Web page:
3 May 1996

Multi-bed planters havent taken off as makers thought

MULTI-BED, four- and six-row planters are some way off the mainstream, with two- and three-row machines planting into a single bed still the norm.

At the PMBs Spring Potato event in 1993, most manufacturers predicted a swing to four- and six-row machines, with Gregoire Besson, Kverneland and Grimme all parading their examples of the technique at the Nottinghamshire site.

But at last weeks event, it was a different story. The predicted swing of three years ago simply has not materialised, and attention has reverted to more conventional two- and three-row designs.

Speaking at the Staffordshire demonstration, David Holmes of Kverneland (UK) said that four- and six-row planters had not taken off in this country to date because they were still too cumbersome, and effective bed preparation systems had not been developed to match the bigger planters.

Adrian Rickwood of Agrihold (UK), importer for Cramer equipment, agreed saying that most four-row planters which had been sold had gone to growers planting into worked-only ground – not into pre-formed beds.

"Four-row planters operating in beds tend to be offset behind the tractor, which brings its own problems, while the big six-row machines have a high power requirement and are awkward to move between sites."

Given these problems, Cramer has concentrated on developing its two-row, mainstream model. In particular it has boosted hopper capacity of its Junior Spezial from 0.5t to 1.2t capacity.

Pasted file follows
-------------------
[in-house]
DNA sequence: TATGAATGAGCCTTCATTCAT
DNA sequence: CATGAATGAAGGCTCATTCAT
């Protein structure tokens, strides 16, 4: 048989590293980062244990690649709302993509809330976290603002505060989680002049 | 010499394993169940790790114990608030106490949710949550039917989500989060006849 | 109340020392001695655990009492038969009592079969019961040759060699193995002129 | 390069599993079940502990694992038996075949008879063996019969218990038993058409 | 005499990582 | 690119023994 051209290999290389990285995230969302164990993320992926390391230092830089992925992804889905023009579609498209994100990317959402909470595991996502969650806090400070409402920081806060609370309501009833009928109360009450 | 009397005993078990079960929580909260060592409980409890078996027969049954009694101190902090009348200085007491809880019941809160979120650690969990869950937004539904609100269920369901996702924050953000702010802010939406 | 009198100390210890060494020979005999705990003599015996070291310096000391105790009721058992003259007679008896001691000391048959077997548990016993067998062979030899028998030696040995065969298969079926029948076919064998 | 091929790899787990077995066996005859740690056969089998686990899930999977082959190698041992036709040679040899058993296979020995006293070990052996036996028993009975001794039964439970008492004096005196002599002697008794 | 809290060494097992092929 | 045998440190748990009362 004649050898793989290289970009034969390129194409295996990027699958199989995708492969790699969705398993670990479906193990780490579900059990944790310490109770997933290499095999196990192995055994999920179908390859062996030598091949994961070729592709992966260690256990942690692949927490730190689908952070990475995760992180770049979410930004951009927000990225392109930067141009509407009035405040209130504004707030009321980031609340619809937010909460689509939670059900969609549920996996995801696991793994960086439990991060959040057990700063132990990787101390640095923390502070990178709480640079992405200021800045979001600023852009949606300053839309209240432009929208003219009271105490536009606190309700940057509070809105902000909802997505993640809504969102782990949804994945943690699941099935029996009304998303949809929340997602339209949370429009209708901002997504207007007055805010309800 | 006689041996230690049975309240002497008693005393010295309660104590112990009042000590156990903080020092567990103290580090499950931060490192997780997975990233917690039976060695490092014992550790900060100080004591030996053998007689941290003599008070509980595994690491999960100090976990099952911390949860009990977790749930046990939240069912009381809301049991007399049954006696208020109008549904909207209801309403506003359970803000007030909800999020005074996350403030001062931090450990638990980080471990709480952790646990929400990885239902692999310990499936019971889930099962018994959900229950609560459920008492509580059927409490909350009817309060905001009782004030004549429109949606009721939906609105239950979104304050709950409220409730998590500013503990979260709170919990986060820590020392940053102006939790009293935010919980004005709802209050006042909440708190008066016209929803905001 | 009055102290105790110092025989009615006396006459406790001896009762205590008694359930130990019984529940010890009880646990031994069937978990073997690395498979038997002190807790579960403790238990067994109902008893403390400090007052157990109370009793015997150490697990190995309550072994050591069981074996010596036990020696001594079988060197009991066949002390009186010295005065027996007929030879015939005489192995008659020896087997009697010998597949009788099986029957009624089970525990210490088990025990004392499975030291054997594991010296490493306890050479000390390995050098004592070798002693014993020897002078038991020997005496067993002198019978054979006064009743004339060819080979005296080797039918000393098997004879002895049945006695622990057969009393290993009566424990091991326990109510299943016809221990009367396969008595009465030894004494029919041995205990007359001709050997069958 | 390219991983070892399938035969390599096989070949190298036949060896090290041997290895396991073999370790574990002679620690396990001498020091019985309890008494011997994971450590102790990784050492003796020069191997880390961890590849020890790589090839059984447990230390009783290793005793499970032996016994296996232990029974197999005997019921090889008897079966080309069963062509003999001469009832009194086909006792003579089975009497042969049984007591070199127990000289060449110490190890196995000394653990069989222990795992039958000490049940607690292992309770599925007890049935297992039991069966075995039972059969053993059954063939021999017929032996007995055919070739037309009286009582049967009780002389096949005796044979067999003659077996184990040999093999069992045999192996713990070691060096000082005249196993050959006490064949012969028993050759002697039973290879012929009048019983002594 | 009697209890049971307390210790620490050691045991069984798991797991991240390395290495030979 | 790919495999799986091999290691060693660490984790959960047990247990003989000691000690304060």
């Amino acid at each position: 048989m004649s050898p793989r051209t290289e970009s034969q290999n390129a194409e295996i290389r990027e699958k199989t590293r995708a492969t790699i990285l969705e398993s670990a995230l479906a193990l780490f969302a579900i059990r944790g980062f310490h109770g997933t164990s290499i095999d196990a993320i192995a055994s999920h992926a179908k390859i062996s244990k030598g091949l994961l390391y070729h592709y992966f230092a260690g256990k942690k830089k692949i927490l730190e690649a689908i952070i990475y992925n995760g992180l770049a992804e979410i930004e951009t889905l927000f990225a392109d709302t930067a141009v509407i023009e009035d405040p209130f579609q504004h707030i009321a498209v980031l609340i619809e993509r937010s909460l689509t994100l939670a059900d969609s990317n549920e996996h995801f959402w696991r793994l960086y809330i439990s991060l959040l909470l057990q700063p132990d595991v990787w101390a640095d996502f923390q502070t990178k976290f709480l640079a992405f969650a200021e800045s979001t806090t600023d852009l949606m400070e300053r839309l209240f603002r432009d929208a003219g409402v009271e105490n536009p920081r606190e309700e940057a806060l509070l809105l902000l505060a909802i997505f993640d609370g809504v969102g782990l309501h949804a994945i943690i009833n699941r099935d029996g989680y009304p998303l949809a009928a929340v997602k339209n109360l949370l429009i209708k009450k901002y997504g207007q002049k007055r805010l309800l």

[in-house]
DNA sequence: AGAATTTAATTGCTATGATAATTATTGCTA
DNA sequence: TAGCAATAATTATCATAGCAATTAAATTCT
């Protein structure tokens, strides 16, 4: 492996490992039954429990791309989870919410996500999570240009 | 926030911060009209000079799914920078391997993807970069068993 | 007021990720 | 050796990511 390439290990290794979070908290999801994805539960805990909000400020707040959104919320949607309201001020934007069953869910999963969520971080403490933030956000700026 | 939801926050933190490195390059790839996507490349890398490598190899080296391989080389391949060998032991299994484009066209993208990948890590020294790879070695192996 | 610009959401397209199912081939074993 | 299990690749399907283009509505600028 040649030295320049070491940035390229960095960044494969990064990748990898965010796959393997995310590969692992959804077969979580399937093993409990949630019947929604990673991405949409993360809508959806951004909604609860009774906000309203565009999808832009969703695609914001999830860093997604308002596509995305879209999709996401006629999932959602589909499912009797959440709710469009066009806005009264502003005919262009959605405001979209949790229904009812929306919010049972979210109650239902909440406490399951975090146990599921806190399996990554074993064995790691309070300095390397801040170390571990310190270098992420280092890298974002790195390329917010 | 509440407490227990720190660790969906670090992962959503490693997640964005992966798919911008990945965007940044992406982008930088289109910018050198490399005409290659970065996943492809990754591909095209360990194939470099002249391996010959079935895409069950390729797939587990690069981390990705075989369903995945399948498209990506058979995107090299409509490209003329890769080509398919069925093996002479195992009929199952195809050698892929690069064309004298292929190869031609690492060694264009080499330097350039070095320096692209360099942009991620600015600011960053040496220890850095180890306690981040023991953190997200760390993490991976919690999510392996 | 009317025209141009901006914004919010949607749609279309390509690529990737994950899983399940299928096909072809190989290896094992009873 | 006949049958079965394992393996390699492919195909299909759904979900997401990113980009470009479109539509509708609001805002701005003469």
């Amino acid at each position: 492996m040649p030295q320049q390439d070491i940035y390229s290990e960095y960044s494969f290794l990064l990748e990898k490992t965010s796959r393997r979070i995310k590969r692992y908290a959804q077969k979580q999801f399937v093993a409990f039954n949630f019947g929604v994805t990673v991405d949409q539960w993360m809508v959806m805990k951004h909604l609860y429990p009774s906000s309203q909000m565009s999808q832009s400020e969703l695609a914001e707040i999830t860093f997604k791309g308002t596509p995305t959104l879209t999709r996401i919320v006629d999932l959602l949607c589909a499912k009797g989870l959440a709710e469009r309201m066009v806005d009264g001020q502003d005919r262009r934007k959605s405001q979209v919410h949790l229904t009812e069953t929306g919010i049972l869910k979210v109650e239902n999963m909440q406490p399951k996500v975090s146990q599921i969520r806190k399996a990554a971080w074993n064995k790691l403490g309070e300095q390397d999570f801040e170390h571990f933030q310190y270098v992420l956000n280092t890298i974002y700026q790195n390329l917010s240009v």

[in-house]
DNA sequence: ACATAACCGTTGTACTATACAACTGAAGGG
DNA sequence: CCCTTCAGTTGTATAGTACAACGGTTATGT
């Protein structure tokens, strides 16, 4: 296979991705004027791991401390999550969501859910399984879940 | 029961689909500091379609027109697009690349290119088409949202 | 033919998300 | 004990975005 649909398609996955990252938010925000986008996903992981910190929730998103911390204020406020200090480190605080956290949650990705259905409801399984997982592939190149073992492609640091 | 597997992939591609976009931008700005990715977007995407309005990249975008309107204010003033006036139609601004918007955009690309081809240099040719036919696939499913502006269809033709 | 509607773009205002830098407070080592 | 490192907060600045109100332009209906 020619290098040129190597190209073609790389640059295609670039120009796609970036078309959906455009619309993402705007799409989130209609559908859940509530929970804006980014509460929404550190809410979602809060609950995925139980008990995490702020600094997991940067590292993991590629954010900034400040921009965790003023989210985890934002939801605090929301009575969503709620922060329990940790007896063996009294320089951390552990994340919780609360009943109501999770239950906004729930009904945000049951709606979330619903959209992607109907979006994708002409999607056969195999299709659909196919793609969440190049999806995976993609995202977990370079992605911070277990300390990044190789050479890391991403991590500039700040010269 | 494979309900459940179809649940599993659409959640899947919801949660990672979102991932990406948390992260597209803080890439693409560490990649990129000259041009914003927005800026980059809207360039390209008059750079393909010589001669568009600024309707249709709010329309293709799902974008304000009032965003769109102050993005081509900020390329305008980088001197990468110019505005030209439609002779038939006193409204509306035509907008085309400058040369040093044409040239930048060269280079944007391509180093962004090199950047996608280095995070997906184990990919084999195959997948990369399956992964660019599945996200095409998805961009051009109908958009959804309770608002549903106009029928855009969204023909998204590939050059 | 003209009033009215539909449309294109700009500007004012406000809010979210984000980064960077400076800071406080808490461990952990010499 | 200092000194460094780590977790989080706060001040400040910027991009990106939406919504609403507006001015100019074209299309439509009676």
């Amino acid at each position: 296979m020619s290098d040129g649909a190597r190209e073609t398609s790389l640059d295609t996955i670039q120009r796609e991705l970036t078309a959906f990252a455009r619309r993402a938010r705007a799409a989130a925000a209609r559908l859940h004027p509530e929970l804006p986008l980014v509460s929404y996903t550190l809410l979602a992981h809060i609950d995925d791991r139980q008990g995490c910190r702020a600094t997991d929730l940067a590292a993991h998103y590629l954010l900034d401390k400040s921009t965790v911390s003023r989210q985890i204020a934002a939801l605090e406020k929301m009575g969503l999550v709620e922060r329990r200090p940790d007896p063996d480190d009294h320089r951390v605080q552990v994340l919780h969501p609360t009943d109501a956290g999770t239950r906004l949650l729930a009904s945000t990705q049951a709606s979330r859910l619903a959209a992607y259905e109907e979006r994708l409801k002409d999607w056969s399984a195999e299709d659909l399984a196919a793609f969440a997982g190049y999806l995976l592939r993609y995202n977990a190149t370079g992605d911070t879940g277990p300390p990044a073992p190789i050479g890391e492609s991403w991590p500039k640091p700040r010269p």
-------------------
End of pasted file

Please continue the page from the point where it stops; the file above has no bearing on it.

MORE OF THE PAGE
Also new in the two- and three-row planter sector for 1996 is Standens Big Boy. This intriguingly named machine, which is available both in two- and three-row format, comprises a 1.5t capacity hopper over a belt feed/cup planting system designed to handle chitted seed. To further reduce the risk of chit damage, the hopper can be replaced by a platform for manual feed from trays.

Hydraulic selector

Big Boy options include a hydraulic space selector (£2000), which enables in-cab adjustment of seed spacing, and auto depth control (£1400) to compensate for uneven tracks left by a preceding destoner.

Sensing for the depth control comes from a front-mounted, central depth wheel. This sends an appropriate signal to the main hydraulic valve chest which either lifts or lowers two rams to maintain planting depth.

Price of the Big Boy range starts at £9000 and rises to about £15,000.

The Pearson-Besson planter, the result of a marketing agreement between Richard Pearson and Gregoire Besson, was one of a number of two-row machines debuting at the Potato Marketing Boards Potato Planting 96.